A Systematic Review of Changes in Marine Mammal Health in North America, 1972-2012: The Need for a Novel Integrated Approach
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A Systematic Review of Changes in Marine Mammal Health in North America, 1972-2012: The Need for a Novel Integrated Approach

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    Marine mammals are often cited as "sentinels of ocean health" yet accessible, synthesized data on their health changes that could effectively warn of ocean health changes are rare. The objectives of this study were to 1) perform a systematic review of published cases of marine mammal disease to determine spatial and temporal trends in disease from 1972-2012, including changes in regions and taxa affected and specific causes; and 2) compare numbers of published cases of neoplasia with known, hospital-based neoplasia records to explore the causes of discrepancy between numbers of published cases and true disease trends. Peer-reviewed literature was compiled, and data were collected from The Marine Mammal Center database in Sausalito, California for comparison of numbers of neoplasia cases. Toxicoses from harmful algal blooms appear to be increasing. Viral epidemics are most common along the Atlantic U.S. coastline, while bacterial epidemics, especially leptospirosis, are most common along the Pacific coast. Certain protozoal and fungal zoonoses appear to be emerging, such as Toxoplasma gondii in southern sea otters in California, and Cryptococcus gattii in cetaceans in the Pacific Northwest. Disease reports were most common from California where pinniped populations are large, but increased effort also occurs. Anthropogenic trauma remains a large threat to marine mammal health, through direct mortality and indirect chronic disease. Neoplasia cases were under-reported from 2003-2012 when compared to true number of cases, and over-reported in several years due to case duplication. Peer-reviewed literature greatly underestimates the true magnitude of disease in marine mammals as it focuses on novel findings, fails to reflect etiology of multifactorial diseases, rarely reports prevalence rather than simple numbers of cases, and is typically presented years after a disease first occurs. Thus literature cannot guide management actions adequately, nor inform indices of ocean health. A real-time, nationally centralized system for reporting marine mammal disease data is needed to be able to understand how marine mammal diseases are changing with ecosystem changes, and before these animals can truly be considered 'sentinels of ocean health'.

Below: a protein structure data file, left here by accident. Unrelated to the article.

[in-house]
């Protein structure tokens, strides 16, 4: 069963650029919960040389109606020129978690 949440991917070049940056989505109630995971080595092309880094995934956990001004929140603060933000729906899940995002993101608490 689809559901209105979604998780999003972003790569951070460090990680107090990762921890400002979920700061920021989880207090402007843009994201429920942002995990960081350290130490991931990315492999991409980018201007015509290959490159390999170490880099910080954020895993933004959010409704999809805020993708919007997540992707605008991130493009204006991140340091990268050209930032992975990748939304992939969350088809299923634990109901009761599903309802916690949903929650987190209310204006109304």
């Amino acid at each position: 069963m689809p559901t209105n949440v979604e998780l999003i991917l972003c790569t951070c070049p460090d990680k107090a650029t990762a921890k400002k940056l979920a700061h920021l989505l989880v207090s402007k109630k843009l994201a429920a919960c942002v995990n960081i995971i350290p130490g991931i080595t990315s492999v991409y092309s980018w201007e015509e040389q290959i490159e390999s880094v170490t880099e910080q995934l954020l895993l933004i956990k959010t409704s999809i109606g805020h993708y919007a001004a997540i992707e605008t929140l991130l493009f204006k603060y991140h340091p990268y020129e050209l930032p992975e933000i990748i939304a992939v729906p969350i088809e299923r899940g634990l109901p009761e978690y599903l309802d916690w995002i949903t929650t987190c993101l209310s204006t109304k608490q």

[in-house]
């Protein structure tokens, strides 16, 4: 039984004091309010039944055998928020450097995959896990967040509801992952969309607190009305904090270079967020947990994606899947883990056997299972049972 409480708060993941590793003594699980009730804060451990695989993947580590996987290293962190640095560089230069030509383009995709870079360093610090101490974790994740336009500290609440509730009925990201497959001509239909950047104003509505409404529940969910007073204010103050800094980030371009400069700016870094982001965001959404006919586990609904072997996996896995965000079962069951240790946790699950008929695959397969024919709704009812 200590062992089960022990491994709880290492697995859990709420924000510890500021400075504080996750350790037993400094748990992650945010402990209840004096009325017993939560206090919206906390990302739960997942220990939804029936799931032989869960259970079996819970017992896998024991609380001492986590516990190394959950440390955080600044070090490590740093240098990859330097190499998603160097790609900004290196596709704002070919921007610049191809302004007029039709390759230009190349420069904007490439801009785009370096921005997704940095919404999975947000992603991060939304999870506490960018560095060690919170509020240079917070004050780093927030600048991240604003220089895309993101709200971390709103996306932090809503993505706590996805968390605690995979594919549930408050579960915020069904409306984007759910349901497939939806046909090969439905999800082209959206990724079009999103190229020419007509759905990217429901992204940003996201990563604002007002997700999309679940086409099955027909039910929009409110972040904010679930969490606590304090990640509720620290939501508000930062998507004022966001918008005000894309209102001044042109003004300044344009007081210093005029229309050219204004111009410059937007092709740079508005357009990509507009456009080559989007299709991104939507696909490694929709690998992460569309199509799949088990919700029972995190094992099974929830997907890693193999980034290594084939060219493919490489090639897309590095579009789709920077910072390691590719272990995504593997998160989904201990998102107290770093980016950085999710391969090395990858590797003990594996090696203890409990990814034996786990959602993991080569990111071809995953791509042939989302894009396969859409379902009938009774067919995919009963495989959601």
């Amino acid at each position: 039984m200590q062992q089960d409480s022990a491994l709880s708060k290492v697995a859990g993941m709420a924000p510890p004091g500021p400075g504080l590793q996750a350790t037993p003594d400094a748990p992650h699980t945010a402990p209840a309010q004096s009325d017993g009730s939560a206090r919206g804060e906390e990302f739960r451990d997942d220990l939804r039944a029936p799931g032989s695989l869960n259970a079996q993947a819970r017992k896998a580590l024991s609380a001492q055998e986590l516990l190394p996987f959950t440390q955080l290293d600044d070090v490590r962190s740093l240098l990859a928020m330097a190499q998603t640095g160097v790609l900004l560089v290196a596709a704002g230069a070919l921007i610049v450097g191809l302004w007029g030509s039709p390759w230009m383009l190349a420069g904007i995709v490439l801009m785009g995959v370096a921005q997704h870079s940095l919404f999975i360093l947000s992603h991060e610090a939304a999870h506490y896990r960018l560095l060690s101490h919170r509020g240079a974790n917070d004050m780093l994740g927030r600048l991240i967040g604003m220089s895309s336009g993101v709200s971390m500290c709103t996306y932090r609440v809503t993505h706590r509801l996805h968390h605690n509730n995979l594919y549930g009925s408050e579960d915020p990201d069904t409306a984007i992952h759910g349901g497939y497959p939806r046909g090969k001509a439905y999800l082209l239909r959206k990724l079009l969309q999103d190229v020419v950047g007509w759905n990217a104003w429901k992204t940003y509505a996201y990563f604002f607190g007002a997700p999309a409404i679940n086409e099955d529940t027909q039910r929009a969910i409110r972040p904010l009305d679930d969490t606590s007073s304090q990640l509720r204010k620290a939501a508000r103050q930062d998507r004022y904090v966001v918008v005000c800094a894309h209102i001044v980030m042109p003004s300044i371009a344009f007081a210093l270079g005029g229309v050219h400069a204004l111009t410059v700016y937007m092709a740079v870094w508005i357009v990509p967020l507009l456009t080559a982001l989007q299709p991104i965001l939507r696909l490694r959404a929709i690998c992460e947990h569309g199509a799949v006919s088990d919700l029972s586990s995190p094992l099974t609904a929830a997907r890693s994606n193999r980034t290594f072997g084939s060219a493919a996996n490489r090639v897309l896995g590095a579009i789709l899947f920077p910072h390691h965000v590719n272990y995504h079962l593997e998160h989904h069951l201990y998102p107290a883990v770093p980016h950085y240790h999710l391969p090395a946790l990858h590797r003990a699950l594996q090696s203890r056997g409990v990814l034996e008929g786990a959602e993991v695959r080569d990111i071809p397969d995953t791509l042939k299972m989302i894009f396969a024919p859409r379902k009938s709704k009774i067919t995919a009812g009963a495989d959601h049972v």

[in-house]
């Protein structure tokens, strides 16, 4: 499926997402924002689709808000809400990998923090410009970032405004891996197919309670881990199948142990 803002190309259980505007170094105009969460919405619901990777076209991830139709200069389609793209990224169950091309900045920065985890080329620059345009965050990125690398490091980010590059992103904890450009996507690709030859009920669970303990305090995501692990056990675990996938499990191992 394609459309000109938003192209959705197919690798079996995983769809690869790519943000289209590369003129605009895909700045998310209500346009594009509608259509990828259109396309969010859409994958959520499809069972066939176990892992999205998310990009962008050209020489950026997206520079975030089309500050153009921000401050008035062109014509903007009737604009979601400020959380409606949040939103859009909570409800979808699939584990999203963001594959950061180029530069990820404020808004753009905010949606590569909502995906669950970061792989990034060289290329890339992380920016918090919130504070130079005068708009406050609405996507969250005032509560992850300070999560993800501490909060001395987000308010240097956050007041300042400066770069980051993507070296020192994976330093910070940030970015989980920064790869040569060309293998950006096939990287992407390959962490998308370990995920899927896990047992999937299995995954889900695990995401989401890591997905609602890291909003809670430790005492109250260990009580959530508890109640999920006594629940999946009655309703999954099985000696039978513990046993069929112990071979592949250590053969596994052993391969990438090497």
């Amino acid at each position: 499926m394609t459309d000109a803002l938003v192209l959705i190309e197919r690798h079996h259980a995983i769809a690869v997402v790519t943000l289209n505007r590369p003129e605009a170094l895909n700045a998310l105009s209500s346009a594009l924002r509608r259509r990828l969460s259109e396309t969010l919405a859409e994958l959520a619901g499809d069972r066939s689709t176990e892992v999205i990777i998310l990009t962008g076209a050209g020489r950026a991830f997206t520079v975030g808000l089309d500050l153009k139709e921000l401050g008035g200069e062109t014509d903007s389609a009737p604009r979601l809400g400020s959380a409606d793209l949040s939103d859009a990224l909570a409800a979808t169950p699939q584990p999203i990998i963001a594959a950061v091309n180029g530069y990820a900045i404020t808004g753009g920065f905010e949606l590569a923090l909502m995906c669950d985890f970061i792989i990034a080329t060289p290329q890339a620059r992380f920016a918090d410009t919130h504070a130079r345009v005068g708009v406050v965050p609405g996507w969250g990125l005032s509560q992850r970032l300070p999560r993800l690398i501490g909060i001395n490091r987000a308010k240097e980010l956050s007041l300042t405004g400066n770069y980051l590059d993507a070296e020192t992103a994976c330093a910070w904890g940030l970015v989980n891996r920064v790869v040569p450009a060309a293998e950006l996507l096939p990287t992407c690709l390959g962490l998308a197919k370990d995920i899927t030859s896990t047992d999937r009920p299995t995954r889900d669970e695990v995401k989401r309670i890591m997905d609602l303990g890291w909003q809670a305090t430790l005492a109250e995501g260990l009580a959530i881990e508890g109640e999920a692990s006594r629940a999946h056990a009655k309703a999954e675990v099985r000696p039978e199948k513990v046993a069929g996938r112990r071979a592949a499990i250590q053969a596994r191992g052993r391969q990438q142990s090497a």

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    PLOS ONE. 2015; 10(11): e0142105.
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    CC BY
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